Guitar…check. Audio interface…check. Computer…check.
A vast array of amps and effects to play with…let us help you out there.
You might think it odd that a musical instrument retailer would point you in the direction of free stuff, but here at Dawsons Music we’re a helpful bunch. At the end of the day, we’re all musicians too (with a fair few divas).
Moving back to the free guitar VST plugins there are vast libraries to explore. Unfortunately, this can make it all the more daunting to find one that you can get stuck into. Therefore, we’ve picked some that we hope will get you up and running in no time.
What does VST mean?
In short, Virtual Studio Technology (VST) is an audio plug-in that uses digital signal processing to simulate traditional studio hardware. From recreations of vintage analogue channel strips, renditions of prized microphones, from classic guitar stompboxes to modern day tube amp behemoths, and a smorgasbord synths, there is a VST to match pretty much every audiophile’s desires.
Using your DAW of choice or standalone VST hosting software such as Cantabile Lite or VSTHost, you can load up a graphical user interface (GUI) representation of the plugin and tinker with settings. With such a competitive market across both commercial and non-commercial VSTs, the standard of quality is high. Naturally, the beefier the plugin then the greater the computer processing power that you’re going to need to minimise latency. Unless you’re planning on crafting your magnum opus with unlimited tracks that all require unique plugins to establish your sonic masterpiece, you should be fine.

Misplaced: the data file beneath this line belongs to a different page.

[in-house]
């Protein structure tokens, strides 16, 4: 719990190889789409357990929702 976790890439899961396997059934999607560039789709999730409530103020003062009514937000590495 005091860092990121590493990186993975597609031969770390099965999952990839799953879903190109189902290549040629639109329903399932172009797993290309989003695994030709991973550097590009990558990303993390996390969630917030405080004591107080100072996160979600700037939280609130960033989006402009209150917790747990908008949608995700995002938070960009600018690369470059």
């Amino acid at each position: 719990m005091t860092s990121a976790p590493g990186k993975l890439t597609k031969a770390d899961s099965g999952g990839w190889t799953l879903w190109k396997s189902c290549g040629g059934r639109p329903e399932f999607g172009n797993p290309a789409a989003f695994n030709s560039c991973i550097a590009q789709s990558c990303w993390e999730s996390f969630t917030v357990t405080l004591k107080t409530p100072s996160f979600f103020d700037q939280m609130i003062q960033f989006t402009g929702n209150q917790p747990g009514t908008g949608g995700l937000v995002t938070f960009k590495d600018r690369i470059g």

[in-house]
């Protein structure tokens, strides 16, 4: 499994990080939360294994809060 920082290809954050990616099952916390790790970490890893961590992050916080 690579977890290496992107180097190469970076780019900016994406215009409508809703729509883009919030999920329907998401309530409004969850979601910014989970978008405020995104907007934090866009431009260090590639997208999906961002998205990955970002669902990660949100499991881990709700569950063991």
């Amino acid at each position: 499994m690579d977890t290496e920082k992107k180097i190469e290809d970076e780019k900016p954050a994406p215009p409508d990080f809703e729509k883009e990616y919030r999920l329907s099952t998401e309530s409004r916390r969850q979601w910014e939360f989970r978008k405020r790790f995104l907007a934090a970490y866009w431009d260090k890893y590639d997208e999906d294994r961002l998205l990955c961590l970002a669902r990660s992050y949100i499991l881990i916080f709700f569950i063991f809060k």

Boasting a worthy reputation for producing some of the best audio interfaces on the market, Universal Audio know a thing or two about a thing or two. When it comes to plugins, they aren’t too shabby about layering their hardware with a hefty bucketload of software too.
For those who want an audio interface that will get the job done, won’t break the bank, and delivers exceptional performance in the process, check out our guide to the most excellent Focusrite Scarlett. And if you’re weighing up whether or not to go Scarlett or Clarett, then check out this useful guide to find out which one most suits you.
As well as all that, you can find information on the Focusrite Plug-In Collective too. Plugins galore!
Digital Audio Workstations (DAWs)
For those who may be wondering what DAWs are out there, then if you’re just getting off the ground you can’t go wrong with something like Audacity. Getting your bearings with regard to working out how to get a signal from your guitar through your interface into your DAW can be tricky. However, Audacity is about as easy as it gets, offering the basics for you to get up and running.
Let’s check out those free VSTs
1. IK Multimedia – AmpliTube Custom Shop